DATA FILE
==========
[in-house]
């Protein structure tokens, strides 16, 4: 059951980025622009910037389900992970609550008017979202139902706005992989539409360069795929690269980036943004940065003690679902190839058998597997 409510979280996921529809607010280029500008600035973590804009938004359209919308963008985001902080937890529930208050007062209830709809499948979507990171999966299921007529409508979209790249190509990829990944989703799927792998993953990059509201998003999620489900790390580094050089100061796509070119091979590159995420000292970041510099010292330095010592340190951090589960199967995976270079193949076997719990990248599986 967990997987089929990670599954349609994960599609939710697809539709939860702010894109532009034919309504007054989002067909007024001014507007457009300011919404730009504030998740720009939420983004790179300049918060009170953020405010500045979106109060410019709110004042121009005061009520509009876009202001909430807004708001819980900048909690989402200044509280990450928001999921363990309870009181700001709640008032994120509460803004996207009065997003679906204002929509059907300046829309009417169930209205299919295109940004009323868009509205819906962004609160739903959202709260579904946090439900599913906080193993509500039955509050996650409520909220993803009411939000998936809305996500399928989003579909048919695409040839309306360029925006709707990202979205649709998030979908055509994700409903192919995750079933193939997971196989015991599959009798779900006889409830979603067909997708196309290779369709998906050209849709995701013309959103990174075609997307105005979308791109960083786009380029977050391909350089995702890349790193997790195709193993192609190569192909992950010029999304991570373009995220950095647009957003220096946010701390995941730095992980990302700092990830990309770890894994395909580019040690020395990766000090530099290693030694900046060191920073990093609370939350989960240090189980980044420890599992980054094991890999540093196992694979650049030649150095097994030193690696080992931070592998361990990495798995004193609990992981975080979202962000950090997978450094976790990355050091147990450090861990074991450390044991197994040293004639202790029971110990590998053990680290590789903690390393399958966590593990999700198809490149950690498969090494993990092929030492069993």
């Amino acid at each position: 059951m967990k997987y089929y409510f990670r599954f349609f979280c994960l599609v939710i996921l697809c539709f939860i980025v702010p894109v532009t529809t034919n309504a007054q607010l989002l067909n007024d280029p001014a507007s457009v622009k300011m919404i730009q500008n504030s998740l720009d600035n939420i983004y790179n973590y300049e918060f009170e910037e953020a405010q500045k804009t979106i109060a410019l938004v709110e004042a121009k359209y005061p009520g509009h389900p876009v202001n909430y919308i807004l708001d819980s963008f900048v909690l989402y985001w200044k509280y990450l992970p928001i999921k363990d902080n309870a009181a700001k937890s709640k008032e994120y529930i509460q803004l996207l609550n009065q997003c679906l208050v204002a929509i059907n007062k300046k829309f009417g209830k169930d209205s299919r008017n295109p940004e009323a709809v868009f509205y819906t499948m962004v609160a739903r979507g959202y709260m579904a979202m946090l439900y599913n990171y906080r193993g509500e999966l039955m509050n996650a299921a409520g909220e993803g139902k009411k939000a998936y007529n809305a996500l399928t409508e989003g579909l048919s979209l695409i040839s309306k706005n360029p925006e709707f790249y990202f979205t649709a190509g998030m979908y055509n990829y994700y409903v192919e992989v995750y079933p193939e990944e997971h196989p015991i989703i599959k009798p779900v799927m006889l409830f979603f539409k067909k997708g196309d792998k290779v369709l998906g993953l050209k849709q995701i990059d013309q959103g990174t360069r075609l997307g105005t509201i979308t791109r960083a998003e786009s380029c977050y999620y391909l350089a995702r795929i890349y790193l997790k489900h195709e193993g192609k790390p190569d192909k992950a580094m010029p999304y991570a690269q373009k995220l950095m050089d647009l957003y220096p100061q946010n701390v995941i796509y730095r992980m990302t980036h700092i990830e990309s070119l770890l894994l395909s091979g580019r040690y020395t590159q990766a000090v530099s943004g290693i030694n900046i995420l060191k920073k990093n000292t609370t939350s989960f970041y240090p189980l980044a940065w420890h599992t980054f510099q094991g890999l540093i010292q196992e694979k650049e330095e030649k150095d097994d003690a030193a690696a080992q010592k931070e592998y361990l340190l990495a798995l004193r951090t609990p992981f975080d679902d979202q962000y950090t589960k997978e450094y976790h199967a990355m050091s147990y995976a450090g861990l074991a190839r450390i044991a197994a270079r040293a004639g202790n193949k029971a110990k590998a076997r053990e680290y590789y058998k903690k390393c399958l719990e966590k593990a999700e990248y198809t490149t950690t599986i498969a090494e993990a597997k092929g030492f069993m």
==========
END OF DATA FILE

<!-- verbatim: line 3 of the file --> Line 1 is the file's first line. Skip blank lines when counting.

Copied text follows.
């Amino acid at each position: 059951m967990k997987y089929y409510f990670r599954f349609f979280c994960l599609v939710i996921l697809c539709f939860i980025v702010p894109v532009t529809t034919n309504a007054q607010l989002l067909n007024d280029p001014a507007s457009v622009k300011m919404i730009q500008n504030s998740l720009d600035n939420i983004y790179n973590y300049e918060f009170e910037e953020a405010q500045k804009t979106i109060a410019l938004v709110e004042a121009k359209y005061p009520g509009h389900p876009v202001n909430y919308i807004l708001d819980s963008f900048v909690l989402y985001w200044k509280y990450l992970p928001i999921k363990d902080n309870a009181a700001k937890s709640k008032e994120y529930i509460q803004l996207l609550n009065q997003c679906l208050v204002a929509i059907n007062k300046k829309f009417g209830k169930d209205s299919r008017n295109p940004e009323a709809v868009f509205y819906t499948m962004v609160a739903r979507g959202y709260m579904a979202m946090l439900y599913n990171y906080r193993g509500e999966l039955m509050n996650a299921a409520g909220e993803g139902k009411k939000a998936y007529n809305a996500l399928t409508e989003g579909l048919s979209l695409i040839s309306k706005n360029p925006e709707f790249y990202f979205t649709a190509g998030m979908y055509n990829y994700y409903v192919e992989v995750y079933p193939e990944e997971h196989p015991i989703i599959k009798p779900v799927m006889l409830f979603f539409k067909k997708g196309d792998k290779v369709l998906g993953l050209k849709q995701i990059d013309q959103g990174t360069r075609l997307g105005t509201i979308t791109r960083a998003e786009s380029c977050y999620y391909l350089a995702r795929i890349y790193l997790k489900h195709e193993g192609k790390p190569d192909k992950a580094m010029p999304y991570a690269q373009k995220l950095m050089d647009l957003y220096p100061q946010n701390v995941i796509y730095r992980m990302t980036h700092i990830e990309s070119l770890l894994l395909s091979g580019r040690y020395t590159q990766a000090v530099s943004g290693i030694n900046i995420l060191k920073k990093n000292t609370t939350s989960f970041y240090p189980l980044a940065w420890h599992t980054f510099q094991g890999l540093i010292q196992e694979k650049e330095e030649k150095d097994d003690a030193a690696a080992q010592k931070e592998y361990l340190l990495a798995l004193r951090t609990p992981f975080d679902d979202q962000y950090t589960k997978e450094y976790h199967a990355m050091s147990y995976a450090g861990l074991a190839r450390i044991a197994a270079r040293a004639g202790n193949k029971a110990k590998a076997r053990e680290y590789y058998k903690k390393c399958l719990e966590k593990a999700e990248y198809t490149t950690t599986i498969a090494e993990a597997k092929g030492f069993m």